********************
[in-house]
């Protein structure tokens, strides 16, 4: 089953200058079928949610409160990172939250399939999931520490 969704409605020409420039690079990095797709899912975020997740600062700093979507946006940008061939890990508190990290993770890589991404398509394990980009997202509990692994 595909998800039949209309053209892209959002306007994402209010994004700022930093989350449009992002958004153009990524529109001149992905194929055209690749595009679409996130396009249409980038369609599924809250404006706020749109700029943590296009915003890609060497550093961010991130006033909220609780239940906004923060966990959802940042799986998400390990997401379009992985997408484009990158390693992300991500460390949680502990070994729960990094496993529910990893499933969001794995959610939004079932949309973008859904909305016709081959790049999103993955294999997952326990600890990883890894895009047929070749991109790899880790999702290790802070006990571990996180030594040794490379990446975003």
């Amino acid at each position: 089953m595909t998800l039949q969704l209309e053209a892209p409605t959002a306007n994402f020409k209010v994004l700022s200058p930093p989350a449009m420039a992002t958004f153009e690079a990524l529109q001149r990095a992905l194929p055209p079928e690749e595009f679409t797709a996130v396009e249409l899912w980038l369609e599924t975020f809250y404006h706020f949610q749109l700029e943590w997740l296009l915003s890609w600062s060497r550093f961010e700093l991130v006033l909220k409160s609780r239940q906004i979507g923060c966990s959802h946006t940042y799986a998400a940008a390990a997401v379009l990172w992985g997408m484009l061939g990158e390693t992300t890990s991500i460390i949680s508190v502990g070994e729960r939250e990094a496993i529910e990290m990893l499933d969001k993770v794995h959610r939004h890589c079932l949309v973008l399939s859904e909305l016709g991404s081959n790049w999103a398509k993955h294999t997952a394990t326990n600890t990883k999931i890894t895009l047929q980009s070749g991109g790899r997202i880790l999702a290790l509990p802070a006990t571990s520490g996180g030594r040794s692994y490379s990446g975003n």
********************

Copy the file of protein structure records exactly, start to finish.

[in-house]
């Protein structure tokens, strides 16, 4: 089953200058079928949610409160990172939250399939999931520490 969704409605020409420039690079990095797709899912975020997740600062700093979507946006940008061939890990508190990290993770890589991404398509394990980009997202509990692994 595909998800039949209309053209892209959002306007994402209010994004700022930093989350449009992002958004153009990524529109001149992905194929055209690749595009679409996130396009249409980038369609599924809250404006706020749109700029943590296009915003890609060497550093961010991130006033909220609780239940906004923060966990959802940042799986998400390990997401379009992985997408484009990158390693992300991500460390949680502990070994729960990094496993529910990893499933969001794995959610939004079932949309973008859904909305016709081959790049999103993955294999997952326990600890990883890894895009047929070749991109790899880790999702290790802070006990571990996180030594040794490379990446975003």
């Amino acid at each position: 089953m595909t998800l039949q969704l209309e053209a892209p409605t959002a306007n994402f020409k209010v994004l700022s200058p930093p989350a449009m420039a992002t958004f153009e690079a990524l529109q001149r990095a992905l194929p055209p079928e690749e595009f679409t797709a996130v396009e249409l899912w980038l369609e599924t975020f809250y404006h706020f949610q749109l700029e943590w997740l296009l915003s890609w600062s060497r550093f961010e700093l991130v006033l909220k409160s609780r239940q906004i979507g923060c966990s959802h946006t940042y799986a998400a940008a390990a997401v379009l990172w992985g997408m484009l061939g990158e390693t992300t890990s991500i460390i949680s508190v502990g070994e729960r939250e990094a496993i529910e990290m990893l499933d969001k993770v794995h959610r939004h890589c079932l949309v973008l399939s859904e909305l016709g991404s081959n790049w999103a398509k993955h294999t997952a394990t326990n600890t990883k999931i890894t895009l047929q980009s070749g991109g790899r997202i880790l999702a290790l509990p802070a006990t571990s520490g996180g030594r040794s692994y490379s990446g975003n």